Sometimes when I work with young children I have them stand up, spread their arms out wide, and spin around a few times. “What,” I ask them, “is inside this circle you just made?” After a few guesses, the answer comes: “This is the amount of the world over which you have control.” The children giggle. I’ve done the same exercise with adults, and in the case of adults, I get much more pushback. “No,” many say (or silently think, based on the number of frowns I’ve seen), “there are many things I control. My career, my health, my popularity, etc.” Some will even say, “I do a pretty good job of controlling my spouse and my children!”
Let’s look at this illusion of control. We can sometimes confuse influence for control. Certainly we can influence the trajectory of our careers, health, popularity, etc., but since all these things depend largely on forces outside our own will, they are most definitely not in our control. Take a moment and reflect on this. Surely you know someone who has lost a job due to forces outside his/her control, or perhaps have a relationship with someone that isn’t exactly as you’d like it even though you’ve put good work into it. Research even tells us that 50% of our “happiness quotient” is genetic, outside our control. Thinking of my own parents, I’m reminded of how my mother, who lived a healthy lifestyle, died of cancer in midlife, while my father, whose food pyramid consisted largely of red meat, vodka, and cigarettes, lived well into his eighties!
And if we can’t fully control things as personal as health or happiness, how can we believe we might control or manipulate persons and situations outside of us? Yet much of the suffering we experience in life comes from trying to exact our wills upon others. Bill W in the book Alcoholics Anonymous (The “Big Book”) points out that “Each person is like an actor who wants to run the whole show, is forever trying to arrange the lights, the ballet, the scenery and the rest of the players in his own way.” And when, as is bound to happen, life doesn’t follow our ordinances, we become “angry, indignant, self-pitying.” Bill goes on to ask, “Is [this controlling person] not a victim of the delusion that he can wrest satisfaction and happiness out of this world if he only manages well? … Is he not, even in his best moments, a producer of confusion rather than harmony?” (pp. 60-61).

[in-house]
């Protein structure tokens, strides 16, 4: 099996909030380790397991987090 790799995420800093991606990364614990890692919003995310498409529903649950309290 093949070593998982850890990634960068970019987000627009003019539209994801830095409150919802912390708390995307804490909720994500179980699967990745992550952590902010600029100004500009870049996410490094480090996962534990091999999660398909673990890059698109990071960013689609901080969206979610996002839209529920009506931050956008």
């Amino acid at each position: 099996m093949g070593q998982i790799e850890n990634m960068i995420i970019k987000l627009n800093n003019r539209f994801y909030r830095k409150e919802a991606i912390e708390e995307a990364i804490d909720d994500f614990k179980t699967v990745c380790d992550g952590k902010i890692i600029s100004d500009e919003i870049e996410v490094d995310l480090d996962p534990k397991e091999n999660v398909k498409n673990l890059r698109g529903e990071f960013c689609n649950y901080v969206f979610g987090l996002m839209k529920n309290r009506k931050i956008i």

If we’ve had the experience of living with an active alcoholic or addict of any sort and trying to control their behavior, we’ve surely had the experience of frustration and felt the anger, indignation, and self-pity Bill W. writes about. Of course, the same is true if we try to control, manipulate, or orchestrate the non-addicts in our lives, too! Scripture as well as recovery literature is clear that our attempts to control, manipulate, and otherwise act as God’s stand-in in our or others’ lives never brings the results we hope for. The eventual disastrous results of the alliance of King Ahaz with Assyria (2 Kings 16) and Jesus’ parable of the Rich Fool (Luke 12:13-21) are only two of many examples.
Altering our patterns of trying to control the actions and thoughts of others isn’t easy. Often we grow up believing that trying to exert our wills over the people and events in our lives is in fact the only way to “wrest satisfaction and happiness out of this world.” After all, if I don’t push my will forward, who will? Well, probably no one. However, this line of thinking is based on a few assumptions that, if we think about them, can’t possibly be true: